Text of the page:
PYM-SD Solidarity Statement at Co-Sponsored Political Imprisonment, the Prison Industrial Complex and Radical Resistance Event

Featuring Freed Political Prisoner Sekou Abdullah Odinga, Johanna Fernandez and the SD33

The Palestinian Youth Movement stands in solidarity with all political prisoners. As a transnational movement, our political trajectory and growth is informed by our struggle for liberation as well as the local contexts that we organize in. In the US, the prison industrial complex and black imprisonment, profiling and targeting are main reference points for our sites of local struggle.  

We view the mass incarceration and political and social repression of black communities as something larger than a criminal process. We see this “process of criminalization” as a mechanism of social and political control of black populations and black imprisonment as political imprisonment. The black radical tradition, black power movement, black panther party and other fronts have been instrumental in resisting white supremacy and US hegemony historically and today. Each form of radical resistance is met with concentrated pushback in order to marginalize, weaken and pacify such resistance. We see this crystallize with the inception of COINTELPRO and infiltration and surveillance of the black population. This tactic of repression has since then surfaced to target multiple communities fighting for liberation including the US war on drugs and now terror.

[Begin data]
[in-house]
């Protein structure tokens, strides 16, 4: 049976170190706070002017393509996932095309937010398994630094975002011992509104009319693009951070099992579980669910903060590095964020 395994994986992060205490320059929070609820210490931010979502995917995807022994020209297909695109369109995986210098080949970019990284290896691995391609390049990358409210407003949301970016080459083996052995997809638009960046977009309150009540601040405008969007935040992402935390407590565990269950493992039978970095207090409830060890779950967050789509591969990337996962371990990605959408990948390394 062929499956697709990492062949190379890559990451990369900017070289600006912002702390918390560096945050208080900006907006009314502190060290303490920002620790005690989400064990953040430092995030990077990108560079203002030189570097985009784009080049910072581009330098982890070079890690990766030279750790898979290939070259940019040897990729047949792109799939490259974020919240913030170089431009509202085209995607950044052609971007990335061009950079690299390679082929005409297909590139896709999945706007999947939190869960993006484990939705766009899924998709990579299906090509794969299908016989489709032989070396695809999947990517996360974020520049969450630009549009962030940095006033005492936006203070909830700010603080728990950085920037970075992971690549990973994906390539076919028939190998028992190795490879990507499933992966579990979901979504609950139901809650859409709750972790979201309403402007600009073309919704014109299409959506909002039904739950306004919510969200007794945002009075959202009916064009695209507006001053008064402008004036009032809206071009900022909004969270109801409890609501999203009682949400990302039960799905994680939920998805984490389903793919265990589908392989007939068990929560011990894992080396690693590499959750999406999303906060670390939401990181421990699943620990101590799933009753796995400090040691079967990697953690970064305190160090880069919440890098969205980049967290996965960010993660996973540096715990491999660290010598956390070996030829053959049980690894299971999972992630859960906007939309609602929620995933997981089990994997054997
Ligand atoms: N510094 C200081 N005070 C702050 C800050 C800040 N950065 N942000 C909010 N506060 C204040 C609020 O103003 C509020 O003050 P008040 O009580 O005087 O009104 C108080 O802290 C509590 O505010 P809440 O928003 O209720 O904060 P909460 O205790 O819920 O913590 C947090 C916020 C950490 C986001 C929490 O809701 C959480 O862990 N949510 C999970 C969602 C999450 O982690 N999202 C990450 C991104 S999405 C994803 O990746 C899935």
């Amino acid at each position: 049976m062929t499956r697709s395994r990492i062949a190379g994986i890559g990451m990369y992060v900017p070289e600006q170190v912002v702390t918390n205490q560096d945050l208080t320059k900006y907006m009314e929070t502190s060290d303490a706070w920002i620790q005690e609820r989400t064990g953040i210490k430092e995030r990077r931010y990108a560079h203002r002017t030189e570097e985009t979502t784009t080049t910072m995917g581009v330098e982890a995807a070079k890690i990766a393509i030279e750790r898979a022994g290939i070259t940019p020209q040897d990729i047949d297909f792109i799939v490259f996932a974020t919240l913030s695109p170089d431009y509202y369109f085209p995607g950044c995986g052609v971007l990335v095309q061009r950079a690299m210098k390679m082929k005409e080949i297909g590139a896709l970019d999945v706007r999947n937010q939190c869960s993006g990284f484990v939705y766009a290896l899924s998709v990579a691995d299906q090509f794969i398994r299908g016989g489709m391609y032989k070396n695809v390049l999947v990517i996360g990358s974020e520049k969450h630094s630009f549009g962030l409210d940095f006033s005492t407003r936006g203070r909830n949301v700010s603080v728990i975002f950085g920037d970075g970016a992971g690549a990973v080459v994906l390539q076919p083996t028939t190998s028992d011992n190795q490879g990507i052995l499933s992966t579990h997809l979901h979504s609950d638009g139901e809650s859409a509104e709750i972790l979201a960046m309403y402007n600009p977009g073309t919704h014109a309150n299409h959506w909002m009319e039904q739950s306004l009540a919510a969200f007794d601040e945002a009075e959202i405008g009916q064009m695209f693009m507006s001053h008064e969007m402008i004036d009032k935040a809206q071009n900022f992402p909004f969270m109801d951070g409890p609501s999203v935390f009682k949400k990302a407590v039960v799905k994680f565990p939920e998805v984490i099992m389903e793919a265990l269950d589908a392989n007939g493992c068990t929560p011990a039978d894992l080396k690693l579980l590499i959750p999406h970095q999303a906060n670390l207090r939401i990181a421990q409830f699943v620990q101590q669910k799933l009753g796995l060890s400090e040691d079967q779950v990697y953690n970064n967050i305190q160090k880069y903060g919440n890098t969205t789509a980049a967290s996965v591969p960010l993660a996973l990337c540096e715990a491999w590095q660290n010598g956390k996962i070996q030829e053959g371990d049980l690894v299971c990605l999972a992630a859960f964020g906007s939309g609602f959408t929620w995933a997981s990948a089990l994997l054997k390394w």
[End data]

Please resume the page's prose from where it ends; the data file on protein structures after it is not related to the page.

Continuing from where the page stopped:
COINTELPRO is used in conjunction with rhetoric deeming a particular community as an enemy of state, thus justifying this surveillance and repression system to the US public. This rhetoric functions in complete disregard of the hundreds of years of history of the enslavement, dehumanization, and labor of black people that was and still is central to the foundation and sustenance of this country. This erasure of black history reinforces white supremacy, especially in the current climate where multiculturalism (or the “post-racial”) is an essential liberal value.  

We see our connection to black resistance and struggle as an inherent part of a process of liberation that requires transnationalism because liberation is not sustainable, or even possible, in isolation. Here in the US, we have seen a new rendition of COINTELPRO, in conjunction with new policies like the USA PATRIOT Act and material support regulations, which actively works to criminalize Arab, Muslim and South Asian communities. In addition, Palestine and Palestinians have been a central point of surveillance and have faced criminal charges for what should be deemed as having social, political and religious freedom.  

In Palestine, our political prisoner struggle is a key site of contestation in the power struggle for our liberation. Political imprisonment has been used to criminalize the most menial actions like throwing a stone at a tank to imprisoning the most important political leaders of different parties and groups in order to suppress political organizing and resistance. In addition, every day activity like standing in public space in groups is also criminalized, similar to policies like gang injunctions or stop-and-frisk here. Political imprisonment has also affected children as young as 12 years of age while detention has impacted children even younger. Additionally, police brutality and murder has plagued our people since the inception of the Zionist movement and its presence in Palestine.